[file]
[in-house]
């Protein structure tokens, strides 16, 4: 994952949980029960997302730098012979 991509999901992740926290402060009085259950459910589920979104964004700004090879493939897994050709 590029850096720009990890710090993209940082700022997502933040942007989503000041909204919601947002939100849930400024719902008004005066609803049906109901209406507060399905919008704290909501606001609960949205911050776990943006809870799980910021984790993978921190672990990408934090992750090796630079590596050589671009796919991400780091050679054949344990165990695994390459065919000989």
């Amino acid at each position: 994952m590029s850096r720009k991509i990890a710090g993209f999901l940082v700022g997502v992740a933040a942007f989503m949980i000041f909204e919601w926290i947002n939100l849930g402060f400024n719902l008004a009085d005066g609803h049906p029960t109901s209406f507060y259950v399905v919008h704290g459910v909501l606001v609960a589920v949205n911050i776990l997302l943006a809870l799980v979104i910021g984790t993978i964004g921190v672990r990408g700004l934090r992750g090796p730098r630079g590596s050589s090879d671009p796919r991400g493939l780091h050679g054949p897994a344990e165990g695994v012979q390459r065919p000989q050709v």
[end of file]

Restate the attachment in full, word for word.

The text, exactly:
[in-house]
């Protein structure tokens, strides 16, 4: 994952949980029960997302730098012979 991509999901992740926290402060009085259950459910589920979104964004700004090879493939897994050709 590029850096720009990890710090993209940082700022997502933040942007989503000041909204919601947002939100849930400024719902008004005066609803049906109901209406507060399905919008704290909501606001609960949205911050776990943006809870799980910021984790993978921190672990990408934090992750090796630079590596050589671009796919991400780091050679054949344990165990695994390459065919000989």
């Amino acid at each position: 994952m590029s850096r720009k991509i990890a710090g993209f999901l940082v700022g997502v992740a933040a942007f989503m949980i000041f909204e919601w926290i947002n939100l849930g402060f400024n719902l008004a009085d005066g609803h049906p029960t109901s209406f507060y259950v399905v919008h704290g459910v909501l606001v609960a589920v949205n911050i776990l997302l943006a809870l799980v979104i910021g984790t993978i964004g921190v672990r990408g700004l934090r992750g090796p730098r630079g590596s050589s090879d671009p796919r991400g493939l780091h050679g054949p897994a344990e165990g695994v012979q390459r065919p000989q050709v």